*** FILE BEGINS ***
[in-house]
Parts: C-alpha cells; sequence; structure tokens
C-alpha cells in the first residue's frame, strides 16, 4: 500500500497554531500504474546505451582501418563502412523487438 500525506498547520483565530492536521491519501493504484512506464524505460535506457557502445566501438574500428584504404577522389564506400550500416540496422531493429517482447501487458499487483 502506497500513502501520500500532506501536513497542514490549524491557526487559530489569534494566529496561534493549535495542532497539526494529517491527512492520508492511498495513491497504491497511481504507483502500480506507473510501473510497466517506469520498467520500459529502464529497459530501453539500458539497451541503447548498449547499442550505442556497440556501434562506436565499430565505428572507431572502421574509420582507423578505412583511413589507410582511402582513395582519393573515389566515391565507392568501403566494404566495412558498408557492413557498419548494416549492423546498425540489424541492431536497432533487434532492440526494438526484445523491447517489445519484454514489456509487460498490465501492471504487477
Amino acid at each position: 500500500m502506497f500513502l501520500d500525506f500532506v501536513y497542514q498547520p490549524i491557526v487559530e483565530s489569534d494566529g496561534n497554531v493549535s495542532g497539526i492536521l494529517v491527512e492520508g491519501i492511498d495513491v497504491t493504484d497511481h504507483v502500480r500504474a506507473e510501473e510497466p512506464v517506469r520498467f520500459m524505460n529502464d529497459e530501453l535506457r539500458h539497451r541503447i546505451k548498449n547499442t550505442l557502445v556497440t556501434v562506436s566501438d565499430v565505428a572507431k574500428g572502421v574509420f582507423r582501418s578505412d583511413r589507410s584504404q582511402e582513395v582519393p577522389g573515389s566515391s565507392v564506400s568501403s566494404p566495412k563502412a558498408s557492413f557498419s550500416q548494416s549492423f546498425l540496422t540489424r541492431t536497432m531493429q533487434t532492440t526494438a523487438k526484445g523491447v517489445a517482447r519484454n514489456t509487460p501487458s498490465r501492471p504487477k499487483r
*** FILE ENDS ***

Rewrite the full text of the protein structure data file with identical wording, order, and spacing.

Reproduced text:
[in-house]
Parts: C-alpha cells; sequence; structure tokens
C-alpha cells in the first residue's frame, strides 16, 4: 500500500497554531500504474546505451582501418563502412523487438 500525506498547520483565530492536521491519501493504484512506464524505460535506457557502445566501438574500428584504404577522389564506400550500416540496422531493429517482447501487458499487483 502506497500513502501520500500532506501536513497542514490549524491557526487559530489569534494566529496561534493549535495542532497539526494529517491527512492520508492511498495513491497504491497511481504507483502500480506507473510501473510497466517506469520498467520500459529502464529497459530501453539500458539497451541503447548498449547499442550505442556497440556501434562506436565499430565505428572507431572502421574509420582507423578505412583511413589507410582511402582513395582519393573515389566515391565507392568501403566494404566495412558498408557492413557498419548494416549492423546498425540489424541492431536497432533487434532492440526494438526484445523491447517489445519484454514489456509487460498490465501492471504487477
Amino acid at each position: 500500500m502506497f500513502l501520500d500525506f500532506v501536513y497542514q498547520p490549524i491557526v487559530e483565530s489569534d494566529g496561534n497554531v493549535s495542532g497539526i492536521l494529517v491527512e492520508g491519501i492511498d495513491v497504491t493504484d497511481h504507483v502500480r500504474a506507473e510501473e510497466p512506464v517506469r520498467f520500459m524505460n529502464d529497459e530501453l535506457r539500458h539497451r541503447i546505451k548498449n547499442t550505442l557502445v556497440t556501434v562506436s566501438d565499430v565505428a572507431k574500428g572502421v574509420f582507423r582501418s578505412d583511413r589507410s584504404q582511402e582513395v582519393p577522389g573515389s566515391s565507392v564506400s568501403s566494404p566495412k563502412a558498408s557492413f557498419s550500416q548494416s549492423f546498425l540496422t540489424r541492431t536497432m531493429q533487434t532492440t526494438a523487438k526484445g523491447v517489445a517482447r519484454n514489456t509487460p501487458s498490465r501492471p504487477k499487483r